And while there does need to be more discussion and better guidance on how Muslim men ought to be, in a growing demasculinised world, the irony seems to be that the Muslim Red Pill posse comes from exactly the same toxic place as Muslim feminists: They both share gender-biased worldviews and they seek solutions to their grievances from outside the healing light of Islam’s revealed guidance.

1. Ibn Majah, no.4181. The hadith was graded sahih, due to its multiple paths of transmission. See: al-Albani, Silsilat al-Ahadith al-Sahihah (Beirut: al-Maktab al-Islami, 1985), no.940.

2. Al-Bukhari, no.9; Muslim, no.35.

3. Al-Bukhari, al-Adab al-Mufrad, no.601. It was graded sahih, al-Albani, Sahih al-Adab al-Mufrad (Saudi Arabia: Dar al-Siddiq, 1994), no.469.

4. Ibn Hajr al-‘Asqalani, Fath al-Bari (Egypt: Dar al-‘Alamiyyah, 2013), 1:80.

5. Jami‘ al-‘Ulum wa’l-Hikam (Beirut: Mu’assasah al-Risalah, 1998), 1:498

6. Al-Bukhari, no.3483.

7. Al-Bukhari, no.6117.

8. Jami‘ al-‘Ulum wa’l-Hikam, 1:501-2.

Religion Is Not A Substitute for Science

According to the standard secular story that’s been repeatedly told to us for the past century or so, just a few short decades after the start of modernity, science was able to defeat religion with its sheer brilliance and power to explain. We’ve been led to believe that for centuries religion had been doing some extremely bad science. It tried to tell us how the universe began, how old the earth is, or where the sun sets each night, or why rainbows exist. But such lamentable attempts were finally put to bed when science came along and investigated reality with reason and evidence, thereby driving religion into near oblivion. As such, and as a result, we can put our worries aside, rest comfortably and enjoy the fruits of science and all the astonishing tech it spawns. At least, that’s what we are meant to believe.

As seductive as the story is, and as triumphant as it sounds, the story isn’t quite true. It intentionally and cleverly misrepresents the actual purpose of Religion, by first setting it up as something whose chief aim has been to do pretty much what science does: understand the natural world as well as the cosmic order, and then pointing out that it has done so very badly. Whereas science proceeded with its telescopes, microscopes, pipettes and equations, religion tried to interpret the workings of the physical universe with just an ancient holy book.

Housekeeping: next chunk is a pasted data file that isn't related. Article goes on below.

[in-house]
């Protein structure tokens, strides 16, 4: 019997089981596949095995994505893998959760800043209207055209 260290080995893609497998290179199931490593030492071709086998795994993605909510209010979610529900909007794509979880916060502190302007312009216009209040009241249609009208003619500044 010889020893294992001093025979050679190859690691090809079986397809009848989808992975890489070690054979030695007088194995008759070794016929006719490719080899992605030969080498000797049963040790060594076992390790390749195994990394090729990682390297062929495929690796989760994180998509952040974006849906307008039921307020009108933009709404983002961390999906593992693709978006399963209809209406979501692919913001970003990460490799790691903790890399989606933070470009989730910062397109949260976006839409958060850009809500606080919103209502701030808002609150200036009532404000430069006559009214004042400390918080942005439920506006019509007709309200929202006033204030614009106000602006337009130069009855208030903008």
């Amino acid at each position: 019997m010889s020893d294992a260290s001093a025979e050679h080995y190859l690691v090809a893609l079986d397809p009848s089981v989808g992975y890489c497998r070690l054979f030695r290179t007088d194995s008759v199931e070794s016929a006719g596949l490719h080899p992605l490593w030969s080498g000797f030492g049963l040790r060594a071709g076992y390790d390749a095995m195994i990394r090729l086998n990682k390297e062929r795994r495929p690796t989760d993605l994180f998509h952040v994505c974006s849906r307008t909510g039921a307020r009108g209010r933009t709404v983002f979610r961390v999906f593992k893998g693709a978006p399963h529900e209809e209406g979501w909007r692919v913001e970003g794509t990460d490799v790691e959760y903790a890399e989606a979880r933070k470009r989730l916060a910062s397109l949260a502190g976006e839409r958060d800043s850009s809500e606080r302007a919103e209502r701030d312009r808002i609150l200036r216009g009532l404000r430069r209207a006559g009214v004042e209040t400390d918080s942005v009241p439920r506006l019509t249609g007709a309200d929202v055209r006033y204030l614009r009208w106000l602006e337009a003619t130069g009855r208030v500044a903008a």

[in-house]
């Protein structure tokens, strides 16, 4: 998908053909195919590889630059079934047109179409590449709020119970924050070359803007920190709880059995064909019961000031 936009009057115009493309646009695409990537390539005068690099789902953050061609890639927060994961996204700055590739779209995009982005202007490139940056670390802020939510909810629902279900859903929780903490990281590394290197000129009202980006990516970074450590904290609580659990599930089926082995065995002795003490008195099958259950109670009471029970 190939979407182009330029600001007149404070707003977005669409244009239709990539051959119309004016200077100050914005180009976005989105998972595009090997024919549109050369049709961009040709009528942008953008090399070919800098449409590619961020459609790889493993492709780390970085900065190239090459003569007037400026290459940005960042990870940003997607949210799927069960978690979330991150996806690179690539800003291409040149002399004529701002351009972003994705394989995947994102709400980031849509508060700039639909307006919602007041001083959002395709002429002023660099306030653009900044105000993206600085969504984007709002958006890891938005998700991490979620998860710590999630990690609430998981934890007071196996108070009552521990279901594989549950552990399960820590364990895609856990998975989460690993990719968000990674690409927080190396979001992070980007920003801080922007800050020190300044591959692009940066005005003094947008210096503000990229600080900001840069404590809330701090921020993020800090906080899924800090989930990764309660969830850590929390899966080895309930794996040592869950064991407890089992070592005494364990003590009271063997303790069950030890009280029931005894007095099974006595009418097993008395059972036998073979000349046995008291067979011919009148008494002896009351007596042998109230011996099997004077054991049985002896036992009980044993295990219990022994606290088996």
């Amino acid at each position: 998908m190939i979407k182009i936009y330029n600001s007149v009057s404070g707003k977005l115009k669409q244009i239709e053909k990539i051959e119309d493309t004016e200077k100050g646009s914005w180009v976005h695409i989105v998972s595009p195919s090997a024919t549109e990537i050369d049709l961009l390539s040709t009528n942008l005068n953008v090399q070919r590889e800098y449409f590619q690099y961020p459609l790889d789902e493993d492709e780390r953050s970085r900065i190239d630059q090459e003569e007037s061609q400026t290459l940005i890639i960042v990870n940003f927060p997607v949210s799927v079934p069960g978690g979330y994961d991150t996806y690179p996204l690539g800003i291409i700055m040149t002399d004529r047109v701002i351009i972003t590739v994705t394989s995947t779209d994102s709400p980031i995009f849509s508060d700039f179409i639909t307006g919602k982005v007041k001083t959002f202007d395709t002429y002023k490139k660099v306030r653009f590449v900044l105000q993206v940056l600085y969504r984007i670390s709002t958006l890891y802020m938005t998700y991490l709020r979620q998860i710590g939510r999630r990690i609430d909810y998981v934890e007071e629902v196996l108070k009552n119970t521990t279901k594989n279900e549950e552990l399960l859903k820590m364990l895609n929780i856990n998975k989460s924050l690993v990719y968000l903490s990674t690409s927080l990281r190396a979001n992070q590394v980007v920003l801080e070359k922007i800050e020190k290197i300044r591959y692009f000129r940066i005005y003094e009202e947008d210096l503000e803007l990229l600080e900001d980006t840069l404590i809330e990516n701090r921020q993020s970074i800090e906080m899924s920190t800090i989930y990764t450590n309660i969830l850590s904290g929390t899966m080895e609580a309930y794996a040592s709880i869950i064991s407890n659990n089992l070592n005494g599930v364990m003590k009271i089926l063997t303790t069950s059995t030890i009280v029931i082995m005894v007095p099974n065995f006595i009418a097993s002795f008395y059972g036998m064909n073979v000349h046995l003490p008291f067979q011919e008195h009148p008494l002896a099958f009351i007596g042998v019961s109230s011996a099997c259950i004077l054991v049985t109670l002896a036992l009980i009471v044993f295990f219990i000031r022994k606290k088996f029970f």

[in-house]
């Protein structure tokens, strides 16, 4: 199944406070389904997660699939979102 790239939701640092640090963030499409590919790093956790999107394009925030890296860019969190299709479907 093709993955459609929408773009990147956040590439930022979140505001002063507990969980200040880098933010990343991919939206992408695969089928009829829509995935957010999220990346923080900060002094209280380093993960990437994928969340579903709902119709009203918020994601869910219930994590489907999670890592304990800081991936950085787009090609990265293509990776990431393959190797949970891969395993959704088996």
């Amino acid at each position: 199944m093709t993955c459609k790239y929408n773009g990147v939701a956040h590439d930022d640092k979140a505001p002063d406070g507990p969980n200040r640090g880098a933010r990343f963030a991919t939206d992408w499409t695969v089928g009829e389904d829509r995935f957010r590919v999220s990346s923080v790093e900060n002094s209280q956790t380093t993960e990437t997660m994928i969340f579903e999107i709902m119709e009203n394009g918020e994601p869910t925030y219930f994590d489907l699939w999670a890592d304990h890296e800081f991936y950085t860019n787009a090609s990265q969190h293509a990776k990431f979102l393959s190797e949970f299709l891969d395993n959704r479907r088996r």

In truth, however, religion was never really interested in doing the things modern science does. It might have pointed out the odd fact or two about some aspect of science. It might have occasionally hinted at other facts. Its focus, though, was not really about explanations of the physical world or the physical workings of the cosmos. Its care and focus is altogether very different and profounder: guidance, self-knowledge and salvation; and the ways to actualise our core humanity and inner life. The framing of religion as a flawed, draft version of science needs to be seen for the myth that it actually is.


Now this might seem something of a party pooper to some, but there is nothing in the logic of the created order that can irrefutably point to beyond itself. Be it scientific observations, philosophical arguments, mathematical equations or rational proofs – they cannot point to beyond themselves. They are part of the material world. It’s one of the greatest blunders in religion to think we can come up with a watertight, rational argument that proves Theism irrefutably, beyond any shadow of a doubt. That’s just not possible. Materialist arguments can prove material things. It’s a closed system. The physical cannot encompass the metaphysical, but the metaphysical can encompass what is physical. The Holy Qur’an says: Vision encompasses Him not, but He encompasses all things. [Q.6:103] That is, our fallible physical perception (basr) cannot encompass Him, nor can our fallible rational argument (nazr). Why? Because they are from the created order. What they can do, however, is cogently ‘point to’ Theism, rather than irrefutably ‘prove’ Theism.